Unlike Batman, who remains pretty unchanged in the new 52, Superman is going way back to the basics. His parent are dead again, Lois is uninterested in him, he cannot fly and he’s a bit of a bully. Which all sounds kind of terrible. Superman’s strengths have been the lack of tragedy. He’s a good mid-western kid. He loves mom and dad…he’s in love with his wife, one Lois Lane. Albeit from another planet. He make the noble and right choice whenever possible. Superman is not “cool and hip”, but you want him on your side.
So, I was not thrilled to see the return to pre-Crisis status quo. Lois Lane not know that Clark and Supes are one in the same just often makes her look like an idiot. Going back to that standard makes me nervous. I tired of writers complaining how Super-Hero marriages are to hard to work within the confines of. It seems like a cheap and lazy complaint. And I miss the idea of Superman flying home when troubled. That the Kents are no longer in the world for the Superman family depresses me.
But I felt like I had to give Grant Morrison a chance. He has written the strongest Superman story of the modern era with All Star Superman. So it seemed only fair to take the step in and see what Grant did with the old new status quo. Even if Superman is wearing jeans and a t-shirt.
Grant has rarely disappointed me, often finding strong ways to look a character. He rebirthed Animal Man in the late 80’s, a run I still love. He is able to make the absurd seem truly fun and exciting. So, with careful trepidation and hope, I started reading Action Comics number 1.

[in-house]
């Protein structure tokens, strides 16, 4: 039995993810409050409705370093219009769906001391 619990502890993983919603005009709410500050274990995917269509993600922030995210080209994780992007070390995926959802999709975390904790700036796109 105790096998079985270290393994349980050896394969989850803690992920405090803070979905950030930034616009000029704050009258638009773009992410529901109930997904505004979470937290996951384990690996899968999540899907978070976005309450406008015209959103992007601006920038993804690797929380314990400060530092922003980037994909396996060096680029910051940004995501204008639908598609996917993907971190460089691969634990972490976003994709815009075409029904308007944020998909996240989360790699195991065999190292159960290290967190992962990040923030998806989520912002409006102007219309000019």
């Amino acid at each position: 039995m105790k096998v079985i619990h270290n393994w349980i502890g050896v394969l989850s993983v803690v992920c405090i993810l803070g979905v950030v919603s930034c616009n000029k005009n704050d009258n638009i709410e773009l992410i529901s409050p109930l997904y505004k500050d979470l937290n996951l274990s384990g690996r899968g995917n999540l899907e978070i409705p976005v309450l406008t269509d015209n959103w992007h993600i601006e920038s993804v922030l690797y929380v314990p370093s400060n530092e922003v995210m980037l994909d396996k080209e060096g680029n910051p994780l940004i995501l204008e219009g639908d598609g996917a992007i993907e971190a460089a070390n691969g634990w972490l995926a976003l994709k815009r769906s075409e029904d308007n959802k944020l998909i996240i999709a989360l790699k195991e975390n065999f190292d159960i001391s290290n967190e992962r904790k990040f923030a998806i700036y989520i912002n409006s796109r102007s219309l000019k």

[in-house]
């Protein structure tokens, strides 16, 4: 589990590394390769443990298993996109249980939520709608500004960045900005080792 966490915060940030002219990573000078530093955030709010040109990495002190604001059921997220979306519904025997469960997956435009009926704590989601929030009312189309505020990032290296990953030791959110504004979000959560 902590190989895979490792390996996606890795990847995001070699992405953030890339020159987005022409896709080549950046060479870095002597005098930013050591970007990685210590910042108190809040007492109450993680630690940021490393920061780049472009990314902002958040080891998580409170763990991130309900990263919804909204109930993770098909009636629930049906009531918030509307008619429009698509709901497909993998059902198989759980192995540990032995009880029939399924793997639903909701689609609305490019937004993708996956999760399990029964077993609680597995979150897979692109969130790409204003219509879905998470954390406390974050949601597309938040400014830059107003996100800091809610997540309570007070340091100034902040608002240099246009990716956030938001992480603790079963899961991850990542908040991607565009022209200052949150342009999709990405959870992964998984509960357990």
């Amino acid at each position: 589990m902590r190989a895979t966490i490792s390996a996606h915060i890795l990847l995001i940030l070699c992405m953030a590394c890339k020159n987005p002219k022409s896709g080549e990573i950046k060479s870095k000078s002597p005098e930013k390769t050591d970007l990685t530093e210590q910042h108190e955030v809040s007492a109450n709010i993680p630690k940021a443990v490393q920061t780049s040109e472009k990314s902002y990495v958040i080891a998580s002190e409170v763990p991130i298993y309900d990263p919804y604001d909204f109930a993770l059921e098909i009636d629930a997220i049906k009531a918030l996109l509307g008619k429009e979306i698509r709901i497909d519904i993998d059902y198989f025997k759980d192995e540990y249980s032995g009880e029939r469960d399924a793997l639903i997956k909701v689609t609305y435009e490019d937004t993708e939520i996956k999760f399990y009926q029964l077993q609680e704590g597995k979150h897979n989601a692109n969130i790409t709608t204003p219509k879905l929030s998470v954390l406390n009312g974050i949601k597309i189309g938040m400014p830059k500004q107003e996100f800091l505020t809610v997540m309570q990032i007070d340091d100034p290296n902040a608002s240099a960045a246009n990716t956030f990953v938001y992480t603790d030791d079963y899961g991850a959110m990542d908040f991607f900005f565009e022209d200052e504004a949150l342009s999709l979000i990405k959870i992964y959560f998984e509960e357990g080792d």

Morrison has totally restarted Superman. Look to the earliest issues of Action Comics, Superman can be a bit of a tough guy. He has no idea what his limits are, but he knows his power is growing. Right away, we are introduced to Superman interrupting a party to bring a crooked business man to Justice. He threatens to drop him from the top of the building to the streets below. The police are there, not to apprehend the crook, but to take out Superman. After forcing a confession and escaping the police, Superman switches to Clark Kent. Clark is not yet working for the Daily Planet, rather a more activist rival paper. He is best friends with Jimmy Olson, and Lois Lane does not care for Clark.
Then there is Lex Luthor-who is working with the military (specifically Lois Lane’s father) to capture Superman for study. He has cooked up an elaborate plan to catch Superman. Morrison manages to cram a lot of characterization and story into the 32 pages, all while living up to the title of Action Comics. And Superman seems to like having super-powers-he has fun in the issues, he smiles as bullets bounce off him and he leaps in a single bound.
Morrison always writes a great Lex Luthor, and this issue is no exception. Luthor is arrogant and supremely confident in his intellect. His hatred for Superman borrows from the more recent past. The Superman of the New 52 is one who was never Superboy, so Luthor’s disdain for Superman is rooted in his distrust of Superman’s alien nature. It makes sense and works effectively. Luthor appears to be a scientist, but not the world conqueror. Which is, in my feeling, preferable.
The issue has several great “Superman Action” set pieces. The kind of the you want with Superman, and it reads incredibly well. Especially with the art of Rags Morales, which is very easy to follow and looks great. Admittedly, the jeans and t-shirt look feel rather silly, but I know Morrison is has said the first six issues show a costume transition. I’ve also gotten the impression we are going to see Superman grow from the brash hero to the more steadfast hero we know. In Morrison’s hands, I feel okay with this and look forward to following his take on Superman in Action Comics.